Traveling the coast of the South China Sea, it can seem that every migrant has his own story of abuse. Skippers never lacked for amphetamines so laborers could work longer, but rarely stocked antibiotics for infected wounds. Former deckhands described “prison islands” — most often uninhabited atolls, of which there are hundreds in the South China Sea. Fishing captains sometimes maroon their captive crews on those islands, sometimes for weeks, while their vessels are taken to port for dry docking and repair. Other islands, inhabited but desolate, are also used to hold crew members. Fishing boat workers on an Indonesian island called Benjina were kept in cages to prevent them from fleeing, The Associated Press reported earlier this year. Inaccessible by boat several months a year because of monsoons, Benjina had an airstrip that was rarely used and no phone or Internet service.

 Thai government officials said they have stepped up the number of investigations and prosecutions and plan to continue doing so. A registration drive is underway to count undocumented workers and provide them with identity cards, added Vijavat Isarabhakdi, Thailand’s ambassador to the United States until this year. The government has also established several centers around the country for trafficking victims.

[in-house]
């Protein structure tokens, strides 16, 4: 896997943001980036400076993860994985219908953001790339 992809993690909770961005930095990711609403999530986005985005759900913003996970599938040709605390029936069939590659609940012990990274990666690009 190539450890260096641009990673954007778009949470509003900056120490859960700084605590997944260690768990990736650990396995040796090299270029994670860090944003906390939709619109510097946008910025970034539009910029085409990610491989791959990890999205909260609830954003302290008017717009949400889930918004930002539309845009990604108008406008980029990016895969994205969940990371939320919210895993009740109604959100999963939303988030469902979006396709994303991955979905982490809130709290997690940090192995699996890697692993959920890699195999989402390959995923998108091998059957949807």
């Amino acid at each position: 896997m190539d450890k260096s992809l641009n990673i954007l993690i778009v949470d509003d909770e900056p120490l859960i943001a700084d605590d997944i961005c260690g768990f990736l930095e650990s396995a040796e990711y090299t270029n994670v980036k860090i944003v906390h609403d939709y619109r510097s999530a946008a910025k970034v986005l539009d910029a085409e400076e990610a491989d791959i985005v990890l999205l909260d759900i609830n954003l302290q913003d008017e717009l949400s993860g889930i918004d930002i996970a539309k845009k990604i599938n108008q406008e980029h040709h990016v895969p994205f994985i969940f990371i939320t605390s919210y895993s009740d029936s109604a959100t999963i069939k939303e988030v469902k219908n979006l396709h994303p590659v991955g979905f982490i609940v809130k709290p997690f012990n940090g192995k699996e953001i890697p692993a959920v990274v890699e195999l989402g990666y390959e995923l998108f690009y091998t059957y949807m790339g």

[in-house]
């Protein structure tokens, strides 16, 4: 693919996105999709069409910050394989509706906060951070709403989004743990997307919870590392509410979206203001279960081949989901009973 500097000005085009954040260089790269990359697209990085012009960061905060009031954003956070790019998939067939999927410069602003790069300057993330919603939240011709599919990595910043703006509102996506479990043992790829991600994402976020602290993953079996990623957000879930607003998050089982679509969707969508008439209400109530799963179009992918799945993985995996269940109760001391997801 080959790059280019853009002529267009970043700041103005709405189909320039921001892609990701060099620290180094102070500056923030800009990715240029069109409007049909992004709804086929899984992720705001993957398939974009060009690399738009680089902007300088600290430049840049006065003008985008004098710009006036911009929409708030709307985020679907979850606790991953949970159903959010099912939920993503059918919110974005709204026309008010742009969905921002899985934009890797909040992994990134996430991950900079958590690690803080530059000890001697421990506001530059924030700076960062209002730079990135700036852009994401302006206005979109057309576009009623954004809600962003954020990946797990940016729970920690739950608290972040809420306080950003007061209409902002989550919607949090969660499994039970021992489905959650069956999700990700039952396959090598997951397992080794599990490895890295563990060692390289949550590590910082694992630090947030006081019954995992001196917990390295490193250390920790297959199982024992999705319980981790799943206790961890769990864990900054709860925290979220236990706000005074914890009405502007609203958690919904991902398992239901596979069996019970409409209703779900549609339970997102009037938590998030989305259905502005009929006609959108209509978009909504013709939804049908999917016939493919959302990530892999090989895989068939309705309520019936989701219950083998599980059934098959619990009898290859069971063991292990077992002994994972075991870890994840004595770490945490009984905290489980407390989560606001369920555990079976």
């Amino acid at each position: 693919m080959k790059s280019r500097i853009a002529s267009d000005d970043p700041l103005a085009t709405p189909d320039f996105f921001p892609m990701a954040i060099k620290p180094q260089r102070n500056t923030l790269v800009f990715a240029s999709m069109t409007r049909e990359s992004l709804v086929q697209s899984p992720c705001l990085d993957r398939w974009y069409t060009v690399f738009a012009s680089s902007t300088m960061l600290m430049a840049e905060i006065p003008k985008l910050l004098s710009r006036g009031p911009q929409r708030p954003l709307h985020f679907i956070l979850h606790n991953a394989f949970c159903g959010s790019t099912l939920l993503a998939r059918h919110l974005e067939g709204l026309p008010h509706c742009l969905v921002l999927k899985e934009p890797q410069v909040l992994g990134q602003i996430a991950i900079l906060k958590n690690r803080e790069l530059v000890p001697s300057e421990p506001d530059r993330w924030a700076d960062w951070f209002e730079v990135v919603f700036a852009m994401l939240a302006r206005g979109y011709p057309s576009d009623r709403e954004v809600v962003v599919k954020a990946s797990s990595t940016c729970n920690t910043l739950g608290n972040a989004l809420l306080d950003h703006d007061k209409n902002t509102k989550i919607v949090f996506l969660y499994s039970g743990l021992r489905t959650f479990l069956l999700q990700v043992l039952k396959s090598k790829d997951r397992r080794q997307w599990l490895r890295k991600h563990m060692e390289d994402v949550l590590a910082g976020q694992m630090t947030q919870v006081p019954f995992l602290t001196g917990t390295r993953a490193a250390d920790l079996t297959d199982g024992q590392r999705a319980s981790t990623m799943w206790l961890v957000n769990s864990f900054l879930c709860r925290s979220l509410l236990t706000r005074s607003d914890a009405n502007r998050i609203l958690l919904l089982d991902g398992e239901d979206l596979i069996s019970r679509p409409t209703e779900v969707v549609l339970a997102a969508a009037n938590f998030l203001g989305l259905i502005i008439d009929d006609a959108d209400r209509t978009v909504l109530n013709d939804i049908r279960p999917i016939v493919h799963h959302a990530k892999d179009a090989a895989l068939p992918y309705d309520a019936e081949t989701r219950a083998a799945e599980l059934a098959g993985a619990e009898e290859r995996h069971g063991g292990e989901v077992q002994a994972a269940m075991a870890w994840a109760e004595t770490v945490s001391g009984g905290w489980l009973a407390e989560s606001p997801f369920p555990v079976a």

Critics have faulted Thailand for what they say is a deliberate failure to confront the larger causes of abuse in fishing. Compared to its neighbors, Thailand has less stringent rules on how long boats can remain at sea. Last year, it was the only country to vote against a United Nations treaty on forced labor requiring governments to punish traffickers, before reversing its stance in the face of international pressure. Thai officials also proposed using prison labor on fishing boats as a way to shift away from migrant workers, a plan dropped after an outcry from human rights groups.

Further information:

NYTimes Video : Enslaved.

By Shannon Service, Basil Childers, Greg Kwedar, Ben Laffin and Alexandra Garcia | Jul. 27, 2015| 4:59

In 2011, Asorasak Thamma was kidnapped in Thailand and enslaved on a fishing boat. Interviewed last year, he had not been home since.

A mothership in Songkhla. These large vessels carry barrels of ice and other supplies to fishing boats in international waters.